An experiment goes wrong at a local lab in Wisconsinville, Montana during the creation of artificial humanoid organisms. These man-made creatures break free from the lab and create chaos for everyone in the town. Now the small town underdogs have to save their home before it is too late
Written and Directed by Christian Ackerman
Starring: Christian Ackerman, Danielle Ackerman, Joel Baird
Best Line: “Hasta lambego, la taco enchilada….DIE”
Best line runner up: “…what we thought was going to be just a simple, routine solution to the process in the snack cake industry involving zero trans fat has really revolutionized how we think about domestic productivity through the creation of Bio-engineered Humanoid Artificial Organisms.”
I watched Apollo 18 with my lady last night and I learned something about myself. She’s not the biggest fan of horror movies, to say the least. She gets the willies in every movie I make her watch, right up until she figures out what it is in the movie she’s supposed to be afraid of; then she isn’t afraid anymore. In Apollo 18 (spoiler alert!) it was the rock spiders. Once she was aware that that was what she was dealing with she was fine. I find I have a similar way of enjoying the movies I get to review. I come into each one with a hopeful, yet skeptical attitude until I figure out the flavor of the movie. Wisconsin Project X is at its worst a low-budget zombie film, but at its best it has a wonderful sense of humor.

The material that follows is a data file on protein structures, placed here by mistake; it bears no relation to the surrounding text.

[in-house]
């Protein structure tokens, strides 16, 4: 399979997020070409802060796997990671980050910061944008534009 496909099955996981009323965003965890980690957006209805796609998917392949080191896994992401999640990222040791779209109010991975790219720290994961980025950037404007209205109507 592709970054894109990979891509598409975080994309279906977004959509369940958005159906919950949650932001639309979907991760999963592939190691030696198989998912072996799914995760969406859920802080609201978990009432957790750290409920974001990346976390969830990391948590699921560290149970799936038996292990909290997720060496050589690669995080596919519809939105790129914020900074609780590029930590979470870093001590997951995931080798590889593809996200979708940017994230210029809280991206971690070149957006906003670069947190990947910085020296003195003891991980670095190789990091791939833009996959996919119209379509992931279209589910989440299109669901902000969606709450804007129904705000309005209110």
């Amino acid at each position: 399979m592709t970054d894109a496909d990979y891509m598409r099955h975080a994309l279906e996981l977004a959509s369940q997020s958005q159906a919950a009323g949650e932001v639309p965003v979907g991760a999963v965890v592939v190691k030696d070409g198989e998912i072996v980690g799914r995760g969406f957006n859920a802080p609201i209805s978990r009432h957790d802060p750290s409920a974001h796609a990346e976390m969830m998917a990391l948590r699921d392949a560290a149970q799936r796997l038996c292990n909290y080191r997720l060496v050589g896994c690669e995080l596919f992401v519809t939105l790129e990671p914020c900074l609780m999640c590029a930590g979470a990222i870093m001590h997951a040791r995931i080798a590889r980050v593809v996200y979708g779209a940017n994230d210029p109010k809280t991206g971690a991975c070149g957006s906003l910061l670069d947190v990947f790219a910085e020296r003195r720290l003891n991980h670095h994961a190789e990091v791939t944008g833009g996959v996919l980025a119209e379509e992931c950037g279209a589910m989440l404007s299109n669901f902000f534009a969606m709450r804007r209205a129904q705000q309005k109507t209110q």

The elements that glared at me as being distracting in the movie I don’t believe were a result of the low budget, but rather technique. For instance, while the dialogue wasn’t bad it seemed poorly edited at times, mainly when switching camera angles or showing a phone conversation; there was a lag between lines of dialogue that undermined the dialogue itself. This didn’t happen too often, but enough to be a distraction. Also, the close-up shots were a bit much for me. That may be a bit of my personal taste coming through, but at times I wanted to back away from the screen for fear of that dude’s whiskers were going to poke me in the eye.
Overall though, there were some really interesting filmmaking techniques throughout the movie that I enjoyed. While the close-ups were a little much for me, I really like the skewed camera angles and the frequency of those 35 degree shots. It wasn’t over the top and it wasn’t something thrown in as a novelty.
The zombie type things were fun. They were evenly dispersed between slow, lumbering dead and sprinting, pissed off dead. They all looked like they were at the beginning stages of the makeup development for Insane Clown Posse. They twitch magnificently. But the best part about them is how to kill them. Forget what you know about zombies. A shot to the head doesn’t work. Removing the head doesn’t work. Dismemberment sure as hell doesn’t work. What kills these humanoids? Coffee. In water pistols. Specifically, the coffee brand available that kills the creatures is called “Raimi’s”. And the Evil Dead homage doesn’t end there. There’s a small town cop who gets all bad-ass all of a sudden, a la Ash. One humanoid dead type thing he kills keeps popping back up into the frame just like Evil Ash did in Evil Dead 2. There’s even a moment when a severed hand wreaks havoc on our group of would-be heroes. (It’s worth mentioning that there’s a Romero reference as well when we see Night of the Living Dead on a television in what appears to be an abandoned house.)
Wisconsin Project X is a ridiculous yet fun low budget movie. Now you know what to expect so enjoy it if that’s your cup of tea…or coffee, as the case may be.
Wisconsin Project X (2011)